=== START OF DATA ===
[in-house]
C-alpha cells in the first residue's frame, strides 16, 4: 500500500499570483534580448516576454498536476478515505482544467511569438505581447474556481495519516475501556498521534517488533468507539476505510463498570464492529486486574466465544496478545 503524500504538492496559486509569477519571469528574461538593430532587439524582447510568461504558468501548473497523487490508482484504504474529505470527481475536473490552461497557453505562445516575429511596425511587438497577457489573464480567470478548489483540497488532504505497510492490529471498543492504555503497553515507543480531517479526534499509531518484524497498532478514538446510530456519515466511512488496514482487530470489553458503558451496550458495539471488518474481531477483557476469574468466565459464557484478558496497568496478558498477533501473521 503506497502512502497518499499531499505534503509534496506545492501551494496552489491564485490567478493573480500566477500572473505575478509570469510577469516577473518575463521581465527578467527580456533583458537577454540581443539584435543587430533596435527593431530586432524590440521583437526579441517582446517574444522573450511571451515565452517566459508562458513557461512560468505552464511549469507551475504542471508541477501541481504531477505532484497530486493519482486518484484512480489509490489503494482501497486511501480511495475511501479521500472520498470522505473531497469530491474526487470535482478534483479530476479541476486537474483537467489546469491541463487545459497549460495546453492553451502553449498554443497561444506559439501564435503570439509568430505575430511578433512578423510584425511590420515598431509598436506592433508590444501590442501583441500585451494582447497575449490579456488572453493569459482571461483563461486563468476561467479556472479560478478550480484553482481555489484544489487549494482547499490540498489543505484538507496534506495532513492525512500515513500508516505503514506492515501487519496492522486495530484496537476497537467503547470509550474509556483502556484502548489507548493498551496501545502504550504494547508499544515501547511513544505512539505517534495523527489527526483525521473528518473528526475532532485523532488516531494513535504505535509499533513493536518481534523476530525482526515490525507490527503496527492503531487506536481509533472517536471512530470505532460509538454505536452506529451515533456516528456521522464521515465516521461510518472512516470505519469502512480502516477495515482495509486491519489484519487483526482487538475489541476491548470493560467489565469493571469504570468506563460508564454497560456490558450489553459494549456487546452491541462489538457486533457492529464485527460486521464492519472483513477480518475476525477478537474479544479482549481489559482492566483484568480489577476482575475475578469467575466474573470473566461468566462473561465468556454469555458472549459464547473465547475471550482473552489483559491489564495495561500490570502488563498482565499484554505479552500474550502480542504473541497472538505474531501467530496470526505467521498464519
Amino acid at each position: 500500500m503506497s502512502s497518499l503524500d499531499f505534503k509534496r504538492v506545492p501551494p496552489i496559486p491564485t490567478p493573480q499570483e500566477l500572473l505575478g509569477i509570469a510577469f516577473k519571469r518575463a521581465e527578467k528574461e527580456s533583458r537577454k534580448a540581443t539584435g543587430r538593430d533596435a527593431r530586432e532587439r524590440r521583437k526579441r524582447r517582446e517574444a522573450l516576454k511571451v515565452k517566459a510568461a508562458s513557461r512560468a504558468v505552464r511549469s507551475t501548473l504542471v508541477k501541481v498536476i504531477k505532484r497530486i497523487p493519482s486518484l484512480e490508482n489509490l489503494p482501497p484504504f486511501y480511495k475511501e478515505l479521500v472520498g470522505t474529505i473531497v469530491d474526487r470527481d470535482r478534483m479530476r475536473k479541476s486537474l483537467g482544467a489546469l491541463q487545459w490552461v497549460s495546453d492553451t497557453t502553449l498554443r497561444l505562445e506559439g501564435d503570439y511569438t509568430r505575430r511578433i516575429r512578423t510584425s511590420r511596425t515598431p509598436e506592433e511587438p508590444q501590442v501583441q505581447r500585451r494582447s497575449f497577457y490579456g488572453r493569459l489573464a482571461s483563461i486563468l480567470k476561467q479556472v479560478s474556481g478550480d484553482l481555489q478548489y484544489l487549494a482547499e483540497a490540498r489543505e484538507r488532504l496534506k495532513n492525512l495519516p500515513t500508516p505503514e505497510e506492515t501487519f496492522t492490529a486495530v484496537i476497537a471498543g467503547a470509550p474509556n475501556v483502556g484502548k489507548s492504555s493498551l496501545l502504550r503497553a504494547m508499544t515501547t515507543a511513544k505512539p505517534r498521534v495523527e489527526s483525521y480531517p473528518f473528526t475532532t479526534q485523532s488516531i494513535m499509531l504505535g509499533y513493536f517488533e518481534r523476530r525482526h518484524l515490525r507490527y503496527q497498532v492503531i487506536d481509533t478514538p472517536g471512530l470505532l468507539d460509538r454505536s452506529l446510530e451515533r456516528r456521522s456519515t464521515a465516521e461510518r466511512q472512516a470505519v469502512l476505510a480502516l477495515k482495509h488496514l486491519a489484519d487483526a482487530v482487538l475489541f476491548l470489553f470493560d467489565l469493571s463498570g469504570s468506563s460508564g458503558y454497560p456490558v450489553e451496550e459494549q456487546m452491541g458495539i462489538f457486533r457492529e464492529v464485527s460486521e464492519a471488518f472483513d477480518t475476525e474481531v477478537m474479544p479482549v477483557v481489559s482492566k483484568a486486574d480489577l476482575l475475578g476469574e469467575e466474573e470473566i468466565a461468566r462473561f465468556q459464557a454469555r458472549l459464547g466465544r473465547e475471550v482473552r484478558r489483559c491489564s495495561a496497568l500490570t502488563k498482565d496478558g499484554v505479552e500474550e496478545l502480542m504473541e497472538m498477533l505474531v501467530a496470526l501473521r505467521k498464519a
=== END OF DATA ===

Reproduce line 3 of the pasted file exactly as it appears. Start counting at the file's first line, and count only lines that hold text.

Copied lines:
Amino acid at each position: 500500500m503506497s502512502s497518499l503524500d499531499f505534503k509534496r504538492v506545492p501551494p496552489i496559486p491564485t490567478p493573480q499570483e500566477l500572473l505575478g509569477i509570469a510577469f516577473k519571469r518575463a521581465e527578467k528574461e527580456s533583458r537577454k534580448a540581443t539584435g543587430r538593430d533596435a527593431r530586432e532587439r524590440r521583437k526579441r524582447r517582446e517574444a522573450l516576454k511571451v515565452k517566459a510568461a508562458s513557461r512560468a504558468v505552464r511549469s507551475t501548473l504542471v508541477k501541481v498536476i504531477k505532484r497530486i497523487p493519482s486518484l484512480e490508482n489509490l489503494p482501497p484504504f486511501y480511495k475511501e478515505l479521500v472520498g470522505t474529505i473531497v469530491d474526487r470527481d470535482r478534483m479530476r475536473k479541476s486537474l483537467g482544467a489546469l491541463q487545459w490552461v497549460s495546453d492553451t497557453t502553449l498554443r497561444l505562445e506559439g501564435d503570439y511569438t509568430r505575430r511578433i516575429r512578423t510584425s511590420r511596425t515598431p509598436e506592433e511587438p508590444q501590442v501583441q505581447r500585451r494582447s497575449f497577457y490579456g488572453r493569459l489573464a482571461s483563461i486563468l480567470k476561467q479556472v479560478s474556481g478550480d484553482l481555489q478548489y484544489l487549494a482547499e483540497a490540498r489543505e484538507r488532504l496534506k495532513n492525512l495519516p500515513t500508516p505503514e505497510e506492515t501487519f496492522t492490529a486495530v484496537i476497537a471498543g467503547a470509550p474509556n475501556v483502556g484502548k489507548s492504555s493498551l496501545l502504550r503497553a504494547m508499544t515501547t515507543a511513544k505512539p505517534r498521534v495523527e489527526s483525521y480531517p473528518f473528526t475532532t479526534q485523532s488516531i494513535m499509531l504505535g509499533y513493536f517488533e518481534r523476530r525482526h518484524l515490525r507490527y503496527q497498532v492503531i487506536d481509533t478514538p472517536g471512530l470505532l468507539d460509538r454505536s452506529l446510530e451515533r456516528r456521522s456519515t464521515a465516521e461510518r466511512q472512516a470505519v469502512l476505510a480502516l477495515k482495509h488496514l486491519a489484519d487483526a482487530v482487538l475489541f476491548l470489553f470493560d467489565l469493571s463498570g469504570s468506563s460508564g458503558y454497560p456490558v450489553e451496550e459494549q456487546m452491541g458495539i462489538f457486533r457492529e464492529v464485527s460486521e464492519a471488518f472483513d477480518t475476525e474481531v477478537m474479544p479482549v477483557v481489559s482492566k483484568a486486574d480489577l476482575l475475578g476469574e469467575e466474573e470473566i468466565a461468566r462473561f465468556q459464557a454469555r458472549l459464547g466465544r473465547e475471550v482473552r484478558r489483559c491489564s495495561a496497568l500490570t502488563k498482565d496478558g499484554v505479552e500474550e496478545l502480542m504473541e497472538m498477533l505474531v501467530a496470526l501473521r505467521k498464519a